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Age: Over 65
5 Stars Out Of 5
Very pleased with ebook purchases
March 2, 2012
Age: Over 65
The setting for this book is in the late 1800's and involves cowboys, Indians, bandits and rescue by the cavalry. I really enjoy reading period novels and this story of a young woman going over and beyond her own expectations to fulfill a promise was no exception. Full of adventure as well as hardship, this book was exciting and enjoyable to read.
I had already read and enjoyed reading "Christmas Stranger and "Secrets of Old Santa Fe" by Marion Kelley Bullock, so I looked forward to reading her December release, "Christmas Bride." I was not disappointed and thoroughly enjoyed reading this historical romance. I liked how the heroine, Sue-Ellen Grayson, grew throughout the book. In the beginning, she was kind but pampered by her well-do parents and maid, Prudie. Right away in Chapter One, we feel Sue-Ellen's frustration with her spoiled sister, Cassandra. She can't believe that engaged Cassie doesn't even have the decency to call her wedding off to the handsome Major Ethan Hartley, but instead plans to elope with an artist named Umberto. Although Sue-Ellen tries to talk some sense into Cassie, she refuses to let the Major know that their engagement is broken.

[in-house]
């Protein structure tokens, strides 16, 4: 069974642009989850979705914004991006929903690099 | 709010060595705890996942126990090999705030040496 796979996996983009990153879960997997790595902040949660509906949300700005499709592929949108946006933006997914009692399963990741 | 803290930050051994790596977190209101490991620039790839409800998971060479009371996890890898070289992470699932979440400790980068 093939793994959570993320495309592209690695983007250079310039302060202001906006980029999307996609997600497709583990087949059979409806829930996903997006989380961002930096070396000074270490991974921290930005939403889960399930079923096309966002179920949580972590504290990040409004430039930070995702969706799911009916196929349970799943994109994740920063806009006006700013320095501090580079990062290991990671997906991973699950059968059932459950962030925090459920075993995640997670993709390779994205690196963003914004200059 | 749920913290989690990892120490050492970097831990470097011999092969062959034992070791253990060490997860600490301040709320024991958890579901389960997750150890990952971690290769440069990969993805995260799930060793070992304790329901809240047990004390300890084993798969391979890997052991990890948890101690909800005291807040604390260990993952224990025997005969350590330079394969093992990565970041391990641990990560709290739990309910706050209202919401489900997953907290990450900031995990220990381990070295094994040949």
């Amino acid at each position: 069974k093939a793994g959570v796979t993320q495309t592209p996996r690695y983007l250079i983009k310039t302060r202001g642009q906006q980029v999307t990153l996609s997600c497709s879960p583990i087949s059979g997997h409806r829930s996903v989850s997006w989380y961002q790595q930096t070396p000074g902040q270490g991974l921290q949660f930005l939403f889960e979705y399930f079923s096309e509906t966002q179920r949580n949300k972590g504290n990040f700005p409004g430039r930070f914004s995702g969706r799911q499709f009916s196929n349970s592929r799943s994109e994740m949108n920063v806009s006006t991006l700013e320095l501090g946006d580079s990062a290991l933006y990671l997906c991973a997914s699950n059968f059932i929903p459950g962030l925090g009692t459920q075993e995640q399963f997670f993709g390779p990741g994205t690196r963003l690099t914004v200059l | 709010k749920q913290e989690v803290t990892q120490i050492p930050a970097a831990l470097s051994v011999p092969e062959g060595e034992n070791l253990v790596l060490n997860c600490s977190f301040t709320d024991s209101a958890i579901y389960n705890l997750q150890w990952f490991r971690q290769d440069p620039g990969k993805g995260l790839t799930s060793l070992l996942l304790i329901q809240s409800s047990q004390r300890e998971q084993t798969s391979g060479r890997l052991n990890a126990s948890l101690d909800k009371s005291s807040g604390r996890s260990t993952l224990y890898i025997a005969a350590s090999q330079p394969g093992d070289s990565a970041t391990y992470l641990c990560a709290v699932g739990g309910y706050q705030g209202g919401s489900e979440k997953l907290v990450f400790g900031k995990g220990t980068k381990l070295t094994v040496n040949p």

Shy Sue-Ellen convinces her parents to let her travel by stagecoach from San Antonio to Fort Clark to tell Ethan in person. She thinks just sending a letter is too cruel, but she is unaware of the dangers facing her in traveling by stagecoach through the turbulent country. Indians, high river waters, stagecoach robbers, and motherless children are just some of the things Sue-Ellen has to learn to deal with while traveling to deliver her news. Sue-Ellen rises to her harsh circumstances with a strength that she never thought she had.
I loved how Sue-Ellen's character developed throughout "Christmas Bride." I enjoyed reading how she adapted to each new hardship with a willingness to learn. I highly recommend this sweet but exciting historical romance.
This book was very cheesy. There was too much emphasis on the stagecoach ride to the fort and all the drama that went with it. Then the characters fell in love and out of love too quickly. I'll think twice before reading another one of her books.
The storyline was choppy and unbelievable. The book would have been better if more believable events and details appeared in the book. I mean seriously, how much can happen to one stage coach headed west? I understand that the book is a work of fiction, but I feel that the author over killed the drama at the first of the story, and didn't have enough at the end of the book. I would say that this book was lackluster at best.